Gerry’s Desk: Faulty Work of Subcontractor Does Not Constitute Occurrence In General Liability Insurance Policy
From Gerry’s Desk: Faulty Work of Subcontractor Does Not Constitute Occurrence In General Liability Insurance Policy
In the Kvaerner Metals vs National Union Fire Insurance Company ruling, the PA Supreme Court held faulty work of a subcontractor does not constitute an “occurrence” in a general liability insurance policy. If there is no “occurrence”, coverage is not triggered.
Prior to Kvaerner Metals vs National Union Fire Insurance Company, the general liability insurance policy provided coverage for faulty work if it was done by a subcontractor of the insured.
The Millers Insurance Company vs. Gambone Brothers (Gambone) case challenged the previous Supreme Court ruling set forth by Kvaerner.
In the Gambone case, water infiltration due to faulty work by a subcontractor caused property damage. Gambone asserted the water leak was the proximate cause of property damage and therefore qualified as an “occurrence”. The court disagreed and ruled the water damage was caused by faulty work, hence no “occurrence” and the general liability insurance policy should not respond.
In a ruling handed down on Dec 3, 2013, Indalex vs. National Union Fire Insurance Company, the Superior Court of PA took a different stance which may change the face of faulty workmanship claims in Pennsylvania.
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The underlying lawsuit claimed windows and doors were defective. The product defect resulted in water infiltration, mold, cracked walls, and personal injury. The lawsuit also included allegations of negligence, breach of warranty, and breach of contract. National Union claimed they were not required to provide coverage because there was no “occurrence” (relying on Kvaerner common law).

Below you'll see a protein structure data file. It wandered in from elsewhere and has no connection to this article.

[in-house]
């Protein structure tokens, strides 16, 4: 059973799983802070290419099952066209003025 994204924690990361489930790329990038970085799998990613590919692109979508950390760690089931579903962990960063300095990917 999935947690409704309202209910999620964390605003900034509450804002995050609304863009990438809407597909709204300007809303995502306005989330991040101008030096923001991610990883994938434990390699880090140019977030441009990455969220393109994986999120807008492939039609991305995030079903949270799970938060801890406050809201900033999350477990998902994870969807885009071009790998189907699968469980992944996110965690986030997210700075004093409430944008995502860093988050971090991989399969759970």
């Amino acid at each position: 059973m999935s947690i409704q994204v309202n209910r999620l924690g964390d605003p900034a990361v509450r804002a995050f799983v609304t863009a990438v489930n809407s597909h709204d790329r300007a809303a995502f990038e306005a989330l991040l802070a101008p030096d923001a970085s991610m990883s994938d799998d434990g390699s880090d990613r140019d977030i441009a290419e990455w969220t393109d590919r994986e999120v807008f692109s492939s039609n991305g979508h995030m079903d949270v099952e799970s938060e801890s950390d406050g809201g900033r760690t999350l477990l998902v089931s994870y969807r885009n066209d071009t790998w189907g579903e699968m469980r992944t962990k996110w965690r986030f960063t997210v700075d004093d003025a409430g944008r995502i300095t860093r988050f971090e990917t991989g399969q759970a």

Indalex expressed disagreement in plain terms:
“the gist of the action has not been adopted by our Supreme Court in an insurance coverage context” and therefore, applying it “at this juncture in a duty to defend claim is inappropriate.”
The court held coverage under the general liability insurance policy was triggered:
“Because the underlying complaints alleged defective products resulting in property loss, to property other than Appellants’ products, and personal injury, we conclude there was an ‘occurrence.”
The Superior Court got to the right result. The court now recognizes the overly broad application of the “no occurrence” rulings in Kvaerner and Gambone.
If the Pennsylvania courts follow this ruling they will be joining the majority of other states. General liability policies exclude damage to the insured’s own work or products, but nowhere do they say liability for unintentional damage resulting from defective work or products is not covered.
This new ruling opens the door for the General liability policy to once again be relevant among contractors.
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